Egyptian army special forces soldiers deploy near the gate of the Egyptian side of the Rafah border crossing
Satellite images show the Gaza side of the Rafah crossing which is in urgent need of aid
People protesting the Israeli attacks on Gaza during the United Nations (UN) Secretary-General Antonio Guterres’ visit at the Rafah border crossing on October 20
United Nations Secretary-General Antonio Guterres (C) speaks outside the gate of the Egyptian side of the Rafah border crossing on October 20
Many in Gaza, reduced to eating one meal a day and without enough water to drink, are waiting desperately for the aid which was seen entering Gaza this morning.
Twenty trucks from the Egyptian Red Crescent, which is responsible for delivering aid from various UN agencies, entered the Egyptian terminal.
The US Embassy’s release came amid growing expectations of a ground offensive that Israel says is aimed at rooting out the militant group, which has ruled Gaza for 16 years. Israel said Friday it does not plan to take long-term control over the tiny territory.
Two large explosions were reported in northern Gaza early Saturday, and rockets set off air raid sirens in a nearby Israeli town.
A potential Israeli ground assault is likely to lead to a dramatic escalation in casualties on both sides in urban fighting.
Hamas have continued to launch unrelenting rocket attacks into Israel – more than 6,900 projectiles since Oct. 7, according to Israel.
Speaking to lawmakers about Israel’s long-term plans for Gaza, Defense Minister Yoav Gallant laid out a three-stage plan that seemed to suggest Israel did not intend to reoccupy the territory it left in 2005.
First, Israeli airstrikes and ‘manoeuvring’ – a presumed reference to a ground attack – would aim to root out Hamas. Next will come a lower intensity fight to defeat remaining pockets of resistance. And, finally, a new ‘security regime’ will be created in Gaza along with ‘the removal of Israel’s responsibility for life in the Gaza Strip,’ Gallant said.
Gallant did not say who Israel expected to run Gaza if Hamas is toppled or what the new security regime would entail.
Israel occupied Gaza from 1967 until 2005, when it pulled up settlements and withdrew soldiers. Two years later, Hamas took over. Some Israelis blame the withdrawal from Gaza for the five wars and countless smaller exchanges of fire since then.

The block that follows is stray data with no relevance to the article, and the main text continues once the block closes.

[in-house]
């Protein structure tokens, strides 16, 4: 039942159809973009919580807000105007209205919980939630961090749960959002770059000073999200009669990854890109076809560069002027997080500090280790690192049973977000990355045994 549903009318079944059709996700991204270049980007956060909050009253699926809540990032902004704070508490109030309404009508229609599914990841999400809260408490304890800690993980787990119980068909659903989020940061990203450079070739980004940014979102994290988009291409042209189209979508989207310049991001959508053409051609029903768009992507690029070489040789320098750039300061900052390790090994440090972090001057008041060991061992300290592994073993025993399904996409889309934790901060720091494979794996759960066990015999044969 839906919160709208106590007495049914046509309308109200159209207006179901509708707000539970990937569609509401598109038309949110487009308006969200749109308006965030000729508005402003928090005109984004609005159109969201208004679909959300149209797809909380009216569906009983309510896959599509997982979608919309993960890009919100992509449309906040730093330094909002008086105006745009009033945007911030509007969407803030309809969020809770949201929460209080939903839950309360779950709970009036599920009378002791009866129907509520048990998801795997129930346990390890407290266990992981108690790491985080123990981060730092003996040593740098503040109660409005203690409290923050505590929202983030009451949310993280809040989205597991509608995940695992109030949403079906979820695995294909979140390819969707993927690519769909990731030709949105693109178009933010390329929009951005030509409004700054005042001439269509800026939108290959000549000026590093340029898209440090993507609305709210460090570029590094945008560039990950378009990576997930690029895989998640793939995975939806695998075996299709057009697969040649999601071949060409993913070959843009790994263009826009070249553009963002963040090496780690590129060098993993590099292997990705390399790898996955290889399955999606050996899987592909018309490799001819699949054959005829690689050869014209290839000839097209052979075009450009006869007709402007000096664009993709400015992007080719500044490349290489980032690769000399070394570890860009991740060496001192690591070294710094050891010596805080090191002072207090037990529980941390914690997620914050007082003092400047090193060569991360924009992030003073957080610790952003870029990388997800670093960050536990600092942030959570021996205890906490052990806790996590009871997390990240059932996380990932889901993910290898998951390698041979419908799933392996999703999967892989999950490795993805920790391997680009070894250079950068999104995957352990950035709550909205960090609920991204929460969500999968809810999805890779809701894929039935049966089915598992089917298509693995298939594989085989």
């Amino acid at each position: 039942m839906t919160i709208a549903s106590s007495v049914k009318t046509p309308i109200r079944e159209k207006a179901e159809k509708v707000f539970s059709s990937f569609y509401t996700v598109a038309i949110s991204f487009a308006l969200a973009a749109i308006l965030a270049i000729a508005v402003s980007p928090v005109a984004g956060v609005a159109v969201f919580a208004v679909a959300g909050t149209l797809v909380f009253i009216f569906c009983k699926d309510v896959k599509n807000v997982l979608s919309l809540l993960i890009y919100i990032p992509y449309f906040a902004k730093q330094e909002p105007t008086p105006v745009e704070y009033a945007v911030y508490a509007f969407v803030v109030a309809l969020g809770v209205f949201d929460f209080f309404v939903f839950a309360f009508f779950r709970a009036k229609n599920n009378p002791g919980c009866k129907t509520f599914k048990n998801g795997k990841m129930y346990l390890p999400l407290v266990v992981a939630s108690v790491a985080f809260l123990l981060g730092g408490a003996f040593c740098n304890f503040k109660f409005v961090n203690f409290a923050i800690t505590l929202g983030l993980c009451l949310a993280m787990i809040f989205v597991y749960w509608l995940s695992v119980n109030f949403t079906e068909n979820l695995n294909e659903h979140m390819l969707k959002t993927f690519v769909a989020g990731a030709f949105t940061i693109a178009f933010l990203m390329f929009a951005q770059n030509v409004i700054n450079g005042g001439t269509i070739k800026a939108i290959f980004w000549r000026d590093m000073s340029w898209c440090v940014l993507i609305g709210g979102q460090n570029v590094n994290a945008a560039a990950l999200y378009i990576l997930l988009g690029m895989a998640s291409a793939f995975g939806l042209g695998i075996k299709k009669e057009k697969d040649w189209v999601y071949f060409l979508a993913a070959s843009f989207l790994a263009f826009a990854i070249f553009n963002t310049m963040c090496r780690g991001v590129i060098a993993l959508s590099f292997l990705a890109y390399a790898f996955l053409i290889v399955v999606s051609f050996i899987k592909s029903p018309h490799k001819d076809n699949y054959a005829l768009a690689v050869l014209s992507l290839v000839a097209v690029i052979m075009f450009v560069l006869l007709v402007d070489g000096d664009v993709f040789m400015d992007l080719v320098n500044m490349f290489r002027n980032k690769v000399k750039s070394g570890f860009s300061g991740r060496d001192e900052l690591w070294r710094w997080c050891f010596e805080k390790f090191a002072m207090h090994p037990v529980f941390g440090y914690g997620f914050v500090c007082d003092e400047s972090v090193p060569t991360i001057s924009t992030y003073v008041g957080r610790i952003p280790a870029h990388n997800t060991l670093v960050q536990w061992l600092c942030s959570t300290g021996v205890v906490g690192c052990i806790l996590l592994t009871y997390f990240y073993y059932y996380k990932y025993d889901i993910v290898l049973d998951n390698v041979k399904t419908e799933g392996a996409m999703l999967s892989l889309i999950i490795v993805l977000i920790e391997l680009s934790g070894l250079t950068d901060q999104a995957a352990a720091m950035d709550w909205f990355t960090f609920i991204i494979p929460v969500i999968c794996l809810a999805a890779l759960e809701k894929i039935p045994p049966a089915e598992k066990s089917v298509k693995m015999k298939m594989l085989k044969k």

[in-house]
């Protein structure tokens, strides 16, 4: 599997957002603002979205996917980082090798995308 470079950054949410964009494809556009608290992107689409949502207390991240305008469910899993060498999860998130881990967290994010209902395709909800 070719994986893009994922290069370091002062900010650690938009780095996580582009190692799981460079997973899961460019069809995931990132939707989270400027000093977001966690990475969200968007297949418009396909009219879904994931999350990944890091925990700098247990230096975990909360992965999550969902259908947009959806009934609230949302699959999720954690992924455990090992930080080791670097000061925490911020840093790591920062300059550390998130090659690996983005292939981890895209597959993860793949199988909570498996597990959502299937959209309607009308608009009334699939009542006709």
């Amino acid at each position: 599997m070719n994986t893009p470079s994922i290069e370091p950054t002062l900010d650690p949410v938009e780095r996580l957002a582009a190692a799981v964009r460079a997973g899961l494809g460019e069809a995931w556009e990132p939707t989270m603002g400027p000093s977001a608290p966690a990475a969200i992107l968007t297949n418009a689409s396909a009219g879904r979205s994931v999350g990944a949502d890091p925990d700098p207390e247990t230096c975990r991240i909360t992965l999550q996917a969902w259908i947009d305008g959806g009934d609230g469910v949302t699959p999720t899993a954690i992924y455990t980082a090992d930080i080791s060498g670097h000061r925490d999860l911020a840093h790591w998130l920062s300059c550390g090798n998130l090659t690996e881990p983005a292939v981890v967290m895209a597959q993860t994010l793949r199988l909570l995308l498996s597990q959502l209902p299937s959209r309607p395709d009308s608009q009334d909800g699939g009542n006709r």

Smoke rises following an Israeli airstrike in the Gaza Strip, as seen from southern Israel, Friday, Oct. 20, 2023
Israel’s Iron Dome anti-missile system intercepts rockets launched from the Gaza Strip, as seen from Ashkelon, in southern Israel, October 20, 2023
Rockets are fired from the Gaza Strip toward Israel, as seen from southern Israel, Friday, Oct. 20, 2023.
Palestinians walk by buildings destroyed in the Israeli bombardment on al-Zahra, on the outskirts of Gaza City, Friday, Oct. 20, 2023
The humanitarian crisis has worsened for Gaza’s civilians every day since Israel halted entry of supplies.
Over a million people have been displaced in Gaza. Many heeded Israel’s orders to evacuate from north to south within the sealed-off enclave on the coast of the Mediterranean Sea. But Israel has continued to bomb areas in southern Gaza where Palestinians had been told to seek safety, and some appear to be going back to the north because of bombings and difficult living conditions in the south.
Gaza’s overwhelmed hospitals were rationing their dwindling resources.
Generators in Shifa Hospital, Gaza’s largest, were operating at the lowest setting to conserve fuel while providing power to vital departments such as intensive care, hospital director Mohammed Abu Selmia said. Others worked in darkness. The lack of medical supplies and water make it difficult to treat the mass of victims from the Israeli strikes, he said.
The Palestine Red Crescent Society said it had received a threat from the Israeli military to bomb Al-Quds Hospital. It said Israel has demanded the immediate evacuation of the Gaza City hospital, which has more than 400 patients and thousands of displaced civilians who sought refuge on its grounds, it said.
More than 200 trucks and some 3,000 tons of aid are positioned near the crossing. Israel said the supplies could only go to civilians and that it would ‘thwart’ any diversions by Hamas. It was unclear if fuel for the hospital generators would be allowed to enter.